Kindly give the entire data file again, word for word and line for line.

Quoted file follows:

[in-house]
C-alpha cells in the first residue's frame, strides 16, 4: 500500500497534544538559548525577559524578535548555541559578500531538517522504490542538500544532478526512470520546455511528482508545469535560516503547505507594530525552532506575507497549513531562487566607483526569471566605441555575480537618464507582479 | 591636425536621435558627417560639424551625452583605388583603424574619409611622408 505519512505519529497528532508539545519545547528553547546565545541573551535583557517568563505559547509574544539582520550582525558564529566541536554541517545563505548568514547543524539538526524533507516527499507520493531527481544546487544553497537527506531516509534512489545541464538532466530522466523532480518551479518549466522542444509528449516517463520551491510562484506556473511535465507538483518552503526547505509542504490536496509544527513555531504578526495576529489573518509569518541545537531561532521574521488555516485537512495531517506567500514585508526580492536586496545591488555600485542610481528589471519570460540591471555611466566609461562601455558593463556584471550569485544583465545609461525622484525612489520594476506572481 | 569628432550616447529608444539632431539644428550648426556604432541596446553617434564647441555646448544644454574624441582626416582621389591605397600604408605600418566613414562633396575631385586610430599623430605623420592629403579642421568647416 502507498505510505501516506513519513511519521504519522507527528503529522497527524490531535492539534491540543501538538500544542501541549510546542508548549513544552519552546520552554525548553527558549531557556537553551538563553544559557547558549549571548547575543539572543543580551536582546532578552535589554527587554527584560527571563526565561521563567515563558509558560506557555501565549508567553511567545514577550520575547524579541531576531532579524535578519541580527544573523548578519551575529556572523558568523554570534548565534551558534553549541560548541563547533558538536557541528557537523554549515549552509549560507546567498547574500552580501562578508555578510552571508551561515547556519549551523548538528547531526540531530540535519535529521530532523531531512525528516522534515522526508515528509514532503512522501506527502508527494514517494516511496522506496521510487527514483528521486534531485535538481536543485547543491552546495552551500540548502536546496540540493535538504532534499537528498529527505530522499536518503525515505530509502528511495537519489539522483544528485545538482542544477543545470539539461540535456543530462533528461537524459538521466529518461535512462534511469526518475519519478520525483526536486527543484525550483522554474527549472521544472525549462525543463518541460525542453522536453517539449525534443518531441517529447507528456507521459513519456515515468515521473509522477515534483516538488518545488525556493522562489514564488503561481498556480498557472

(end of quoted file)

[in-house]
C-alpha cells in the first residue's frame, strides 16, 4: 500500500497534544538559548525577559524578535548555541559578500531538517522504490542538500544532478526512470520546455511528482508545469535560516503547505507594530525552532506575507497549513531562487566607483526569471566605441555575480537618464507582479 | 591636425536621435558627417560639424551625452583605388583603424574619409611622408 505519512505519529497528532508539545519545547528553547546565545541573551535583557517568563505559547509574544539582520550582525558564529566541536554541517545563505548568514547543524539538526524533507516527499507520493531527481544546487544553497537527506531516509534512489545541464538532466530522466523532480518551479518549466522542444509528449516517463520551491510562484506556473511535465507538483518552503526547505509542504490536496509544527513555531504578526495576529489573518509569518541545537531561532521574521488555516485537512495531517506567500514585508526580492536586496545591488555600485542610481528589471519570460540591471555611466566609461562601455558593463556584471550569485544583465545609461525622484525612489520594476506572481 | 569628432550616447529608444539632431539644428550648426556604432541596446553617434564647441555646448544644454574624441582626416582621389591605397600604408605600418566613414562633396575631385586610430599623430605623420592629403579642421568647416 502507498505510505501516506513519513511519521504519522507527528503529522497527524490531535492539534491540543501538538500544542501541549510546542508548549513544552519552546520552554525548553527558549531557556537553551538563553544559557547558549549571548547575543539572543543580551536582546532578552535589554527587554527584560527571563526565561521563567515563558509558560506557555501565549508567553511567545514577550520575547524579541531576531532579524535578519541580527544573523548578519551575529556572523558568523554570534548565534551558534553549541560548541563547533558538536557541528557537523554549515549552509549560507546567498547574500552580501562578508555578510552571508551561515547556519549551523548538528547531526540531530540535519535529521530532523531531512525528516522534515522526508515528509514532503512522501506527502508527494514517494516511496522506496521510487527514483528521486534531485535538481536543485547543491552546495552551500540548502536546496540540493535538504532534499537528498529527505530522499536518503525515505530509502528511495537519489539522483544528485545538482542544477543545470539539461540535456543530462533528461537524459538521466529518461535512462534511469526518475519519478520525483526536486527543484525550483522554474527549472521544472525549462525543463518541460525542453522536453517539449525534443518531441517529447507528456507521459513519456515515468515521473509522477515534483516538488518545488525556493522562489514564488503561481498556480498557472